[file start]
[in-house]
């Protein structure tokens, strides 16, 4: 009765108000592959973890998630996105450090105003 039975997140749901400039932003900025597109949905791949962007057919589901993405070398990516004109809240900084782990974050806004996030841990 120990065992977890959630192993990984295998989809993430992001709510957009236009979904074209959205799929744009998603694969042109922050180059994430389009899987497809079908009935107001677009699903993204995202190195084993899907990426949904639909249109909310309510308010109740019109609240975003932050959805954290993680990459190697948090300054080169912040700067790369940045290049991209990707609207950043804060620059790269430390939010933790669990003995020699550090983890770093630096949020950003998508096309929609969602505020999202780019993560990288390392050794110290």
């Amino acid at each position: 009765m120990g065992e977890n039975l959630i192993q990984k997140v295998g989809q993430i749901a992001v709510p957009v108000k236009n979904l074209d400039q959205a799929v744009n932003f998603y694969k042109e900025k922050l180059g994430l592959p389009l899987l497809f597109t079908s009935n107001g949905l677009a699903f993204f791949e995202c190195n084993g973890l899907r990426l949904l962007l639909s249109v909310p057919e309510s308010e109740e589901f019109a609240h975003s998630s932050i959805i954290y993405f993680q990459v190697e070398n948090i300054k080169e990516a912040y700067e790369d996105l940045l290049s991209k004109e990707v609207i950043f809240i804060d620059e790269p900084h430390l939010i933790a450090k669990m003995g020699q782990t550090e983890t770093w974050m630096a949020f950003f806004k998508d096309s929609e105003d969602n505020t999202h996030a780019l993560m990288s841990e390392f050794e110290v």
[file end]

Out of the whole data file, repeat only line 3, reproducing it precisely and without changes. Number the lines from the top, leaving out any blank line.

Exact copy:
């Amino acid at each position: 009765m120990g065992e977890n039975l959630i192993q990984k997140v295998g989809q993430i749901a992001v709510p957009v108000k236009n979904l074209d400039q959205a799929v744009n932003f998603y694969k042109e900025k922050l180059g994430l592959p389009l899987l497809f597109t079908s009935n107001g949905l677009a699903f993204f791949e995202c190195n084993g973890l899907r990426l949904l962007l639909s249109v909310p057919e309510s308010e109740e589901f019109a609240h975003s998630s932050i959805i954290y993405f993680q990459v190697e070398n948090i300054k080169e990516a912040y700067e790369d996105l940045l290049s991209k004109e990707v609207i950043f809240i804060d620059e790269p900084h430390l939010i933790a450090k669990m003995g020699q782990t550090e983890t770093w974050m630096a949020f950003f806004k998508d096309s929609e105003d969602n505020t999202h996030a780019l993560m990288s841990e390392f050794e110290v």